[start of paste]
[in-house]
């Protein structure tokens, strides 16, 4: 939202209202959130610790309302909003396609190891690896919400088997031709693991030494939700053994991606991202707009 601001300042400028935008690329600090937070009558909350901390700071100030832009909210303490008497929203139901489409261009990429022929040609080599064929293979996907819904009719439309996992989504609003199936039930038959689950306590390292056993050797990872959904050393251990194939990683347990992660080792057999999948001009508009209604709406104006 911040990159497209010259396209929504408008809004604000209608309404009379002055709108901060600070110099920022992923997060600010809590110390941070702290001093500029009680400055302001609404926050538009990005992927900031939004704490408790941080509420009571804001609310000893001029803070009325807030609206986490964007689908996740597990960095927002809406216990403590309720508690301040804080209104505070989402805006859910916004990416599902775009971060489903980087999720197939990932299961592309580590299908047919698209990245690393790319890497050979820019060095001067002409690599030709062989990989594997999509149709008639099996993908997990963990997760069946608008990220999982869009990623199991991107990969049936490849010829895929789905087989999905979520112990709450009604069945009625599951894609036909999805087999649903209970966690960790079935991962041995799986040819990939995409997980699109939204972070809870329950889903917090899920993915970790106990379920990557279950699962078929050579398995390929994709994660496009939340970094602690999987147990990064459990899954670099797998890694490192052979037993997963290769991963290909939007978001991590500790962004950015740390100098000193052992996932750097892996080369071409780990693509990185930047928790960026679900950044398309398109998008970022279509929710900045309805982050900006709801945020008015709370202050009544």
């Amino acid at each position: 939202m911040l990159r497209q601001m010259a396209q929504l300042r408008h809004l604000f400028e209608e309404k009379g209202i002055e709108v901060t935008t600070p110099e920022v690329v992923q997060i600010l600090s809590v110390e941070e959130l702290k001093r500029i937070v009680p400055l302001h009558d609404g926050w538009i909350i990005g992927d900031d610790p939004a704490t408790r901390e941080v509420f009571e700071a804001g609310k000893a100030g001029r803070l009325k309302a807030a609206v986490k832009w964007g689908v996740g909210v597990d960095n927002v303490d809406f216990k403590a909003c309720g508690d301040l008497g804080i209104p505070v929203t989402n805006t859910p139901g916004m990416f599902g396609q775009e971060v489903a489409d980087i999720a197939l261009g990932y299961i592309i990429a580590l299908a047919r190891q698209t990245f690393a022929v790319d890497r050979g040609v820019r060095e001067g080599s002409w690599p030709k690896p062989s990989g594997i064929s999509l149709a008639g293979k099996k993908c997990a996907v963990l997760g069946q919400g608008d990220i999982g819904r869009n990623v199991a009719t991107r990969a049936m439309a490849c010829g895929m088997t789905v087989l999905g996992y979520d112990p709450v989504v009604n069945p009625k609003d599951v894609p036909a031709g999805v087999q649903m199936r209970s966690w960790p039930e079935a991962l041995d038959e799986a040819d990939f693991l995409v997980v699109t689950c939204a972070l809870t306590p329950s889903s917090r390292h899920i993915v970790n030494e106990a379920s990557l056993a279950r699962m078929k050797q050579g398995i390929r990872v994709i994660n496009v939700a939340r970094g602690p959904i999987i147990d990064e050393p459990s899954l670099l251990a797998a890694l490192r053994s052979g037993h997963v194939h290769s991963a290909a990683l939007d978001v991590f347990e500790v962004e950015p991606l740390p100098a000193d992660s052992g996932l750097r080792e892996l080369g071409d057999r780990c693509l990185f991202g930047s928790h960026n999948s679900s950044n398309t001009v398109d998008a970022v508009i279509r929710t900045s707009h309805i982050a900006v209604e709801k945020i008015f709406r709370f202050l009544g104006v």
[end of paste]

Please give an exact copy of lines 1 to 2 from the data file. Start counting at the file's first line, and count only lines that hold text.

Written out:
[in-house]
């Protein structure tokens, strides 16, 4: 939202209202959130610790309302909003396609190891690896919400088997031709693991030494939700053994991606991202707009 601001300042400028935008690329600090937070009558909350901390700071100030832009909210303490008497929203139901489409261009990429022929040609080599064929293979996907819904009719439309996992989504609003199936039930038959689950306590390292056993050797990872959904050393251990194939990683347990992660080792057999999948001009508009209604709406104006 911040990159497209010259396209929504408008809004604000209608309404009379002055709108901060600070110099920022992923997060600010809590110390941070702290001093500029009680400055302001609404926050538009990005992927900031939004704490408790941080509420009571804001609310000893001029803070009325807030609206986490964007689908996740597990960095927002809406216990403590309720508690301040804080209104505070989402805006859910916004990416599902775009971060489903980087999720197939990932299961592309580590299908047919698209990245690393790319890497050979820019060095001067002409690599030709062989990989594997999509149709008639099996993908997990963990997760069946608008990220999982869009990623199991991107990969049936490849010829895929789905087989999905979520112990709450009604069945009625599951894609036909999805087999649903209970966690960790079935991962041995799986040819990939995409997980699109939204972070809870329950889903917090899920993915970790106990379920990557279950699962078929050579398995390929994709994660496009939340970094602690999987147990990064459990899954670099797998890694490192052979037993997963290769991963290909939007978001991590500790962004950015740390100098000193052992996932750097892996080369071409780990693509990185930047928790960026679900950044398309398109998008970022279509929710900045309805982050900006709801945020008015709370202050009544």